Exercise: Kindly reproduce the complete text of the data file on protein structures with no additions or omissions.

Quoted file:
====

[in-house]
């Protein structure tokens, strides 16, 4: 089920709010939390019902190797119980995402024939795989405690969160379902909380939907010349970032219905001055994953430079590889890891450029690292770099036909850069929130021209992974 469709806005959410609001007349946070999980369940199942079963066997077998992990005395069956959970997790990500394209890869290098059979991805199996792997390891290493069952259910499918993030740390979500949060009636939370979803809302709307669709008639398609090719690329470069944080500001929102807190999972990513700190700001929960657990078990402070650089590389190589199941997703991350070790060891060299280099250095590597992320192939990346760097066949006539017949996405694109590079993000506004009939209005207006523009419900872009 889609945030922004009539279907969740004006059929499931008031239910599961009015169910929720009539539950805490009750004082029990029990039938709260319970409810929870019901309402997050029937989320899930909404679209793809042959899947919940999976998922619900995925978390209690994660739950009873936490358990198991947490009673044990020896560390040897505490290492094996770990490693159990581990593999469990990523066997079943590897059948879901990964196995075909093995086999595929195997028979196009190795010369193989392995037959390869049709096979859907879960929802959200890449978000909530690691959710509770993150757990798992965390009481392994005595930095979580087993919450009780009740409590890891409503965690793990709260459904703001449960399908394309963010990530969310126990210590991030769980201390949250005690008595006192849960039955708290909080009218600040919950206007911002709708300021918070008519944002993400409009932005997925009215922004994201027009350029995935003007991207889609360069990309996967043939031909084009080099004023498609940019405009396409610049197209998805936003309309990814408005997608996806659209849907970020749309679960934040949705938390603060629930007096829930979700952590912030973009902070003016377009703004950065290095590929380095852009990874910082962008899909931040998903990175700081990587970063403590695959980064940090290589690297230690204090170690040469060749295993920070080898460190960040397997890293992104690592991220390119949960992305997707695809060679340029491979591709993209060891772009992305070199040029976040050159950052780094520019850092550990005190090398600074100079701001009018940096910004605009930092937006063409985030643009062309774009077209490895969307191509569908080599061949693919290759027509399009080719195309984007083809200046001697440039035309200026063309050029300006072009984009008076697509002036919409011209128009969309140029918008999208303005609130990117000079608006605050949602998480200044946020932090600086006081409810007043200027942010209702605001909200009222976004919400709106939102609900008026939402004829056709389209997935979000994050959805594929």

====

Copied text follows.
[in-house]
């Protein structure tokens, strides 16, 4: 089920709010939390019902190797119980995402024939795989405690969160379902909380939907010349970032219905001055994953430079590889890891450029690292770099036909850069929130021209992974 469709806005959410609001007349946070999980369940199942079963066997077998992990005395069956959970997790990500394209890869290098059979991805199996792997390891290493069952259910499918993030740390979500949060009636939370979803809302709307669709008639398609090719690329470069944080500001929102807190999972990513700190700001929960657990078990402070650089590389190589199941997703991350070790060891060299280099250095590597992320192939990346760097066949006539017949996405694109590079993000506004009939209005207006523009419900872009 889609945030922004009539279907969740004006059929499931008031239910599961009015169910929720009539539950805490009750004082029990029990039938709260319970409810929870019901309402997050029937989320899930909404679209793809042959899947919940999976998922619900995925978390209690994660739950009873936490358990198991947490009673044990020896560390040897505490290492094996770990490693159990581990593999469990990523066997079943590897059948879901990964196995075909093995086999595929195997028979196009190795010369193989392995037959390869049709096979859907879960929802959200890449978000909530690691959710509770993150757990798992965390009481392994005595930095979580087993919450009780009740409590890891409503965690793990709260459904703001449960399908394309963010990530969310126990210590991030769980201390949250005690008595006192849960039955708290909080009218600040919950206007911002709708300021918070008519944002993400409009932005997925009215922004994201027009350029995935003007991207889609360069990309996967043939031909084009080099004023498609940019405009396409610049197209998805936003309309990814408005997608996806659209849907970020749309679960934040949705938390603060629930007096829930979700952590912030973009902070003016377009703004950065290095590929380095852009990874910082962008899909931040998903990175700081990587970063403590695959980064940090290589690297230690204090170690040469060749295993920070080898460190960040397997890293992104690592991220390119949960992305997707695809060679340029491979591709993209060891772009992305070199040029976040050159950052780094520019850092550990005190090398600074100079701001009018940096910004605009930092937006063409985030643009062309774009077209490895969307191509569908080599061949693919290759027509399009080719195309984007083809200046001697440039035309200026063309050029300006072009984009008076697509002036919409011209128009969309140029918008999208303005609130990117000079608006605050949602998480200044946020932090600086006081409810007043200027942010209702605001909200009222976004919400709106939102609900008026939402004829056709389209997935979000994050959805594929």